I drove my husband out to view his mother’s body before its cremation. It took about 20 minutes to reach this aluminum-clad facility in Kent, Washington, where a man greeted us at the door and explained that 95 percent of what they do is industrial. Nonetheless, the business had a small chapel, quite devoid of anything denoting religion but partitioned off from the front office to create privacy and the impression that, from one day to the next, everything about the space was exactly the same.
One of the things I love most about my husband is that he knows what he needs. It was absolutely essential to him that he “say good-bye” to his mother. During his periodic visits to Seattle while she was alive, he would always pencil in one afternoon for what he dubbed their “private audience.” It was their chance to shoot the breeze unreservedly. Such was the tradition informing this last private viewing, which combined a valediction and blessing upon her soul with a tribute to one who had “never shirked any duty” and was “a fantastic mom.”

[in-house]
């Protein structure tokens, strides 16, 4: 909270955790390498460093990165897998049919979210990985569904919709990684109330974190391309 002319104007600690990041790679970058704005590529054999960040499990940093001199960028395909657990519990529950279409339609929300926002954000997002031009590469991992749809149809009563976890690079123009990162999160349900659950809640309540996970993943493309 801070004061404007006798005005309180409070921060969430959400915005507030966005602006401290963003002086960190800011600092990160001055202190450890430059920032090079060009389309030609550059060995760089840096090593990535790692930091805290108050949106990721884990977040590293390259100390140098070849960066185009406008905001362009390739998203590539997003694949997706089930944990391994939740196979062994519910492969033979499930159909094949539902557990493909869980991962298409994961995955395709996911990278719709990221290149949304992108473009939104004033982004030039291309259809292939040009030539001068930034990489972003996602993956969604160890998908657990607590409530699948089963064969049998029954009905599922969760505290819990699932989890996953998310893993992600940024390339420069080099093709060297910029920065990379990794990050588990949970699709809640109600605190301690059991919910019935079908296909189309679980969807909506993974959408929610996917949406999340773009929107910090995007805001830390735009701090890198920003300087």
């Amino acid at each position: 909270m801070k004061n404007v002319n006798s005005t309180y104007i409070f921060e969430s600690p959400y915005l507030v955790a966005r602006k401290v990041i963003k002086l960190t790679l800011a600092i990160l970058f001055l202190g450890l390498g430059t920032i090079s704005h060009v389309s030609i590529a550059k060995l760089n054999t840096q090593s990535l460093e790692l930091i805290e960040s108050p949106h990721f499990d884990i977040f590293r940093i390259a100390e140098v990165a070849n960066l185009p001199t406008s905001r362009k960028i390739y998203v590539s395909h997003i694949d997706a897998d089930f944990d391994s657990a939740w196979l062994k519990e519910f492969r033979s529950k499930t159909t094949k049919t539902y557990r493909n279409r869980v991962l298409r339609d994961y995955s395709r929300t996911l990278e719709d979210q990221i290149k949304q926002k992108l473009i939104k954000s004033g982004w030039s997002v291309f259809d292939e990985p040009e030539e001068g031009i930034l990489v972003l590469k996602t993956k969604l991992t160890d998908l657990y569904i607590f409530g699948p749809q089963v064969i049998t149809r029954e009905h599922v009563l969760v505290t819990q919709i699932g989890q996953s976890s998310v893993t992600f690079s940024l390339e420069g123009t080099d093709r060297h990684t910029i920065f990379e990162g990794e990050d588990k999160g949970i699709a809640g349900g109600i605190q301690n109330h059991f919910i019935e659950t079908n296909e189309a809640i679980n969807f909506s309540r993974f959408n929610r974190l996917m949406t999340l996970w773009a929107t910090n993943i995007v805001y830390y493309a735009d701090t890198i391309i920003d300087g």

My father used to say, “Funerals are for the living.” Sitting with the dead is a way of respecting the mystery of personality and soul now departed from a lifeless but oh-so-familiar body. Even under the most modest circumstances, mourning is a social ritual that, while venerating the dead, reaffirms the solidarity of the living community–whose joys, comforts, and humors rudely survive death’s sting.